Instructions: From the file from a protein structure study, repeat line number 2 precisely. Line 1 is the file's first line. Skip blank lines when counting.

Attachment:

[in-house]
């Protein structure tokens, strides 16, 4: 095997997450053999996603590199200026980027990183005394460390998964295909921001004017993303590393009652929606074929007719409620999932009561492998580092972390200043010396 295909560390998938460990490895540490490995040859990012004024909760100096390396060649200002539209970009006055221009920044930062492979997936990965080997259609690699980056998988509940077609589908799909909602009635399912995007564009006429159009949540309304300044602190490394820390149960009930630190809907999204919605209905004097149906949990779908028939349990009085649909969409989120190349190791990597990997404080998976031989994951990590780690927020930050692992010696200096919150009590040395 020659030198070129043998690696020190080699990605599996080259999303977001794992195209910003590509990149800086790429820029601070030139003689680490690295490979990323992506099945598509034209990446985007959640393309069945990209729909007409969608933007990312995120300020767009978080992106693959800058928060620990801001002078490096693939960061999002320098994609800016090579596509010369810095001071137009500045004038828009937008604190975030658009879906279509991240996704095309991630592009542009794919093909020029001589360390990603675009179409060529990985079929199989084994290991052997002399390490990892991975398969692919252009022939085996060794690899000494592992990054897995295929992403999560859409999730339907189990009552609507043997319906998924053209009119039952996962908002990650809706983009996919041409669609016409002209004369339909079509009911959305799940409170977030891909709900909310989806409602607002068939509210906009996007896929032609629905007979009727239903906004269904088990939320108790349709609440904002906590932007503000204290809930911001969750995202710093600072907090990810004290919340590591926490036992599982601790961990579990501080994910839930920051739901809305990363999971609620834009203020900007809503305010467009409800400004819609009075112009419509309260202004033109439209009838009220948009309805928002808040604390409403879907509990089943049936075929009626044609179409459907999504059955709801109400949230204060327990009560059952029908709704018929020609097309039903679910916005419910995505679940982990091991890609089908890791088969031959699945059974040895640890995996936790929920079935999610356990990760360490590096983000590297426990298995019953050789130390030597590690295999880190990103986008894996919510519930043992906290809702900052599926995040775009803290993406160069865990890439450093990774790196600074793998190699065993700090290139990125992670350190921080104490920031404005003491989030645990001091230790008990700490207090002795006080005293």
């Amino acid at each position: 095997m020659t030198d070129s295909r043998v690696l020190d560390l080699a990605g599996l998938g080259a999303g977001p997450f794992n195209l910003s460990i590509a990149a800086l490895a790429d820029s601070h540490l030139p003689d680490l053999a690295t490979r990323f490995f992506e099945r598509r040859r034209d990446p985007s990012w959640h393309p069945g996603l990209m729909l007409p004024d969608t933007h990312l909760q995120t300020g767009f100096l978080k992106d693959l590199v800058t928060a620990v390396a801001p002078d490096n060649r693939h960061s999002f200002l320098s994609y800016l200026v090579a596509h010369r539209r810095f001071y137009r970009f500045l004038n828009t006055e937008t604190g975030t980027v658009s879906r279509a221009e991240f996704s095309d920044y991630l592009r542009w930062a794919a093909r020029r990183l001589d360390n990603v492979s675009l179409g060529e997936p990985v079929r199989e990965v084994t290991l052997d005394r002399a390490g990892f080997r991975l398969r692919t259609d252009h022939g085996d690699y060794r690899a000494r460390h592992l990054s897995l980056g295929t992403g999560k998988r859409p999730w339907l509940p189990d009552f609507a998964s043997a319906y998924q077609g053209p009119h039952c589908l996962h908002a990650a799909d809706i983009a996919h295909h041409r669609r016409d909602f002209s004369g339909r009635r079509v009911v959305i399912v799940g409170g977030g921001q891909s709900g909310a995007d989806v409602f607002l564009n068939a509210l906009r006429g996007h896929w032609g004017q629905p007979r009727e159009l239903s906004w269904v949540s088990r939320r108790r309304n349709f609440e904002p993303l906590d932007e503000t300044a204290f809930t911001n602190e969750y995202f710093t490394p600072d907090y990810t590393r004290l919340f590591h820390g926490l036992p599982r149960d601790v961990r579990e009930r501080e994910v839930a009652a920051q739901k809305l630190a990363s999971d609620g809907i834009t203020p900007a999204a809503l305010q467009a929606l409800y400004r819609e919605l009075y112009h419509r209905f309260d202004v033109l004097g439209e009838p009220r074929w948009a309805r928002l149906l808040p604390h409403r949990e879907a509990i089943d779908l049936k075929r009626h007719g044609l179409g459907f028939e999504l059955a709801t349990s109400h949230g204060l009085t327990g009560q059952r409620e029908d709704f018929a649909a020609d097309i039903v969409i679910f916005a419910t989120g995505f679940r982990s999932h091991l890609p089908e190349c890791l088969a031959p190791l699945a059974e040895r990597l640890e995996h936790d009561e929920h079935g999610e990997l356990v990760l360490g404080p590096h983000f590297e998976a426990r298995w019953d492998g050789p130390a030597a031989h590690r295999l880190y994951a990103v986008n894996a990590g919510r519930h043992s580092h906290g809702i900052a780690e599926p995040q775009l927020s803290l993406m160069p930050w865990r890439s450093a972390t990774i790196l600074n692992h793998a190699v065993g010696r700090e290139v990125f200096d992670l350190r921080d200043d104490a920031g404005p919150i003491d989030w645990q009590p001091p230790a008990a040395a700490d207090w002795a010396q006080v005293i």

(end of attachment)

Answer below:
């Protein structure tokens, strides 16, 4: 095997997450053999996603590199200026980027990183005394460390998964295909921001004017993303590393009652929606074929007719409620999932009561492998580092972390200043010396 295909560390998938460990490895540490490995040859990012004024909760100096390396060649200002539209970009006055221009920044930062492979997936990965080997259609690699980056998988509940077609589908799909909602009635399912995007564009006429159009949540309304300044602190490394820390149960009930630190809907999204919605209905004097149906949990779908028939349990009085649909969409989120190349190791990597990997404080998976031989994951990590780690927020930050692992010696200096919150009590040395 020659030198070129043998690696020190080699990605599996080259999303977001794992195209910003590509990149800086790429820029601070030139003689680490690295490979990323992506099945598509034209990446985007959640393309069945990209729909007409969608933007990312995120300020767009978080992106693959800058928060620990801001002078490096693939960061999002320098994609800016090579596509010369810095001071137009500045004038828009937008604190975030658009879906279509991240996704095309991630592009542009794919093909020029001589360390990603675009179409060529990985079929199989084994290991052997002399390490990892991975398969692919252009022939085996060794690899000494592992990054897995295929992403999560859409999730339907189990009552609507043997319906998924053209009119039952996962908002990650809706983009996919041409669609016409002209004369339909079509009911959305799940409170977030891909709900909310989806409602607002068939509210906009996007896929032609629905007979009727239903906004269904088990939320108790349709609440904002906590932007503000204290809930911001969750995202710093600072907090990810004290919340590591926490036992599982601790961990579990501080994910839930920051739901809305990363999971609620834009203020900007809503305010467009409800400004819609009075112009419509309260202004033109439209009838009220948009309805928002808040604390409403879907509990089943049936075929009626044609179409459907999504059955709801109400949230204060327990009560059952029908709704018929020609097309039903679910916005419910995505679940982990091991890609089908890791088969031959699945059974040895640890995996936790929920079935999610356990990760360490590096983000590297426990298995019953050789130390030597590690295999880190990103986008894996919510519930043992906290809702900052599926995040775009803290993406160069865990890439450093990774790196600074793998190699065993700090290139990125992670350190921080104490920031404005003491989030645990001091230790008990700490207090002795006080005293």